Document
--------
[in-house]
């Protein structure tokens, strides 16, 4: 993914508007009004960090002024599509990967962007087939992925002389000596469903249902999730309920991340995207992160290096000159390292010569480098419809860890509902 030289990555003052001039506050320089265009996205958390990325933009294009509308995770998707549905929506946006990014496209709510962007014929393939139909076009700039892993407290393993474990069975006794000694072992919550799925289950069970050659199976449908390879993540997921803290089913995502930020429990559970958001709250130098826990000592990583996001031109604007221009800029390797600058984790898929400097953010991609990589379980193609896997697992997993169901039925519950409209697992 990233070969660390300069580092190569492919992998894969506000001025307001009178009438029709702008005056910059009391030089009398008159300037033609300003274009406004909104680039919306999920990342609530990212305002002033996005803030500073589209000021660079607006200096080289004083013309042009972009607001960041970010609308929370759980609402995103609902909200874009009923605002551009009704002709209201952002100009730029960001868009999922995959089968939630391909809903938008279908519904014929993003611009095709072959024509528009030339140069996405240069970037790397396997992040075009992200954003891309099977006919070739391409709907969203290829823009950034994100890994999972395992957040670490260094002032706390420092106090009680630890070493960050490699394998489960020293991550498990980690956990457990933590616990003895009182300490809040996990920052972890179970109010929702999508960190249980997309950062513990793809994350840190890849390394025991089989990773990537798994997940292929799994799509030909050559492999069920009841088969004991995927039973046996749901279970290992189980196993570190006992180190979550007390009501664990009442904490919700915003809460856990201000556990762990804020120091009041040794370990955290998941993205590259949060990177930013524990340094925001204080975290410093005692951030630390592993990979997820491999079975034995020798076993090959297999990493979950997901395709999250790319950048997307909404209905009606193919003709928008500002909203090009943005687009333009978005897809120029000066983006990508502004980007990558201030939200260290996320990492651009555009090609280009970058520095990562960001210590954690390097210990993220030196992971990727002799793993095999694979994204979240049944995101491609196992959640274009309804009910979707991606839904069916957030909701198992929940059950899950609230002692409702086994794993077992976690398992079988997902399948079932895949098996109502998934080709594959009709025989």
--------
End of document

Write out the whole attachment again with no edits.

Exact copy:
[in-house]
């Protein structure tokens, strides 16, 4: 993914508007009004960090002024599509990967962007087939992925002389000596469903249902999730309920991340995207992160290096000159390292010569480098419809860890509902 030289990555003052001039506050320089265009996205958390990325933009294009509308995770998707549905929506946006990014496209709510962007014929393939139909076009700039892993407290393993474990069975006794000694072992919550799925289950069970050659199976449908390879993540997921803290089913995502930020429990559970958001709250130098826990000592990583996001031109604007221009800029390797600058984790898929400097953010991609990589379980193609896997697992997993169901039925519950409209697992 990233070969660390300069580092190569492919992998894969506000001025307001009178009438029709702008005056910059009391030089009398008159300037033609300003274009406004909104680039919306999920990342609530990212305002002033996005803030500073589209000021660079607006200096080289004083013309042009972009607001960041970010609308929370759980609402995103609902909200874009009923605002551009009704002709209201952002100009730029960001868009999922995959089968939630391909809903938008279908519904014929993003611009095709072959024509528009030339140069996405240069970037790397396997992040075009992200954003891309099977006919070739391409709907969203290829823009950034994100890994999972395992957040670490260094002032706390420092106090009680630890070493960050490699394998489960020293991550498990980690956990457990933590616990003895009182300490809040996990920052972890179970109010929702999508960190249980997309950062513990793809994350840190890849390394025991089989990773990537798994997940292929799994799509030909050559492999069920009841088969004991995927039973046996749901279970290992189980196993570190006992180190979550007390009501664990009442904490919700915003809460856990201000556990762990804020120091009041040794370990955290998941993205590259949060990177930013524990340094925001204080975290410093005692951030630390592993990979997820491999079975034995020798076993090959297999990493979950997901395709999250790319950048997307909404209905009606193919003709928008500002909203090009943005687009333009978005897809120029000066983006990508502004980007990558201030939200260290996320990492651009555009090609280009970058520095990562960001210590954690390097210990993220030196992971990727002799793993095999694979994204979240049944995101491609196992959640274009309804009910979707991606839904069916957030909701198992929940059950899950609230002692409702086994794993077992976690398992079988997902399948079932895949098996109502998934080709594959009709025989």